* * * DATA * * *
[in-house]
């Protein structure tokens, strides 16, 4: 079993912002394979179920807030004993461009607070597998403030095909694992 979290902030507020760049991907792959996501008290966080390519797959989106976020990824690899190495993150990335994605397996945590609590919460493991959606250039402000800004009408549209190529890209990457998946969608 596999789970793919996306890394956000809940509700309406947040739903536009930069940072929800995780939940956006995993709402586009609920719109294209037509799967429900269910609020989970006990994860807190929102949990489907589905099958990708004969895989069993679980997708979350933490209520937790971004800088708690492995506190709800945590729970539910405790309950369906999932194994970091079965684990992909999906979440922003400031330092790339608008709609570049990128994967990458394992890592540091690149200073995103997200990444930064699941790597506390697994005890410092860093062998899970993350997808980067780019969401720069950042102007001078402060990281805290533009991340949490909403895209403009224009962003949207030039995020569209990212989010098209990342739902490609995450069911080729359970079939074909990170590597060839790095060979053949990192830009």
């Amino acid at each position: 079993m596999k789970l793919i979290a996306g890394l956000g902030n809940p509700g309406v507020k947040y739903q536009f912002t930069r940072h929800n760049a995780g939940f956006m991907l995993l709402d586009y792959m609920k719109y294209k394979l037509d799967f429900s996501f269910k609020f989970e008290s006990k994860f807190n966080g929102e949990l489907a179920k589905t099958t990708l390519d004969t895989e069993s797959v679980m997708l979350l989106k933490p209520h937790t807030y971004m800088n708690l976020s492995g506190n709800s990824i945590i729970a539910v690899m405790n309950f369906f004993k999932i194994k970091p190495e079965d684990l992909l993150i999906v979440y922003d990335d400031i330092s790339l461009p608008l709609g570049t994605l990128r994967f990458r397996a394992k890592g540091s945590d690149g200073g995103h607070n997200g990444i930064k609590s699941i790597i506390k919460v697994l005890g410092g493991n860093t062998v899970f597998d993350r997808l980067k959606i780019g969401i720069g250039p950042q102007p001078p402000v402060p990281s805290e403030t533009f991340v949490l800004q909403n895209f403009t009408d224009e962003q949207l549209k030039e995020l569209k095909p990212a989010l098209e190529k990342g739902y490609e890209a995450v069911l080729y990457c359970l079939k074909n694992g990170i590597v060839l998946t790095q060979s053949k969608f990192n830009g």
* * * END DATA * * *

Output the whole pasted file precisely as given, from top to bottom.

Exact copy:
[in-house]
């Protein structure tokens, strides 16, 4: 079993912002394979179920807030004993461009607070597998403030095909694992 979290902030507020760049991907792959996501008290966080390519797959989106976020990824690899190495993150990335994605397996945590609590919460493991959606250039402000800004009408549209190529890209990457998946969608 596999789970793919996306890394956000809940509700309406947040739903536009930069940072929800995780939940956006995993709402586009609920719109294209037509799967429900269910609020989970006990994860807190929102949990489907589905099958990708004969895989069993679980997708979350933490209520937790971004800088708690492995506190709800945590729970539910405790309950369906999932194994970091079965684990992909999906979440922003400031330092790339608008709609570049990128994967990458394992890592540091690149200073995103997200990444930064699941790597506390697994005890410092860093062998899970993350997808980067780019969401720069950042102007001078402060990281805290533009991340949490909403895209403009224009962003949207030039995020569209990212989010098209990342739902490609995450069911080729359970079939074909990170590597060839790095060979053949990192830009």
């Amino acid at each position: 079993m596999k789970l793919i979290a996306g890394l956000g902030n809940p509700g309406v507020k947040y739903q536009f912002t930069r940072h929800n760049a995780g939940f956006m991907l995993l709402d586009y792959m609920k719109y294209k394979l037509d799967f429900s996501f269910k609020f989970e008290s006990k994860f807190n966080g929102e949990l489907a179920k589905t099958t990708l390519d004969t895989e069993s797959v679980m997708l979350l989106k933490p209520h937790t807030y971004m800088n708690l976020s492995g506190n709800s990824i945590i729970a539910v690899m405790n309950f369906f004993k999932i194994k970091p190495e079965d684990l992909l993150i999906v979440y922003d990335d400031i330092s790339l461009p608008l709609g570049t994605l990128r994967f990458r397996a394992k890592g540091s945590d690149g200073g995103h607070n997200g990444i930064k609590s699941i790597i506390k919460v697994l005890g410092g493991n860093t062998v899970f597998d993350r997808l980067k959606i780019g969401i720069g250039p950042q102007p001078p402000v402060p990281s805290e403030t533009f991340v949490l800004q909403n895209f403009t009408d224009e962003q949207l549209k030039e995020l569209k095909p990212a989010l098209e190529k990342g739902y490609e890209a995450v069911l080729y990457c359970l079939k074909n694992g990170i590597v060839l998946t790095q060979s053949k969608f990192n830009g």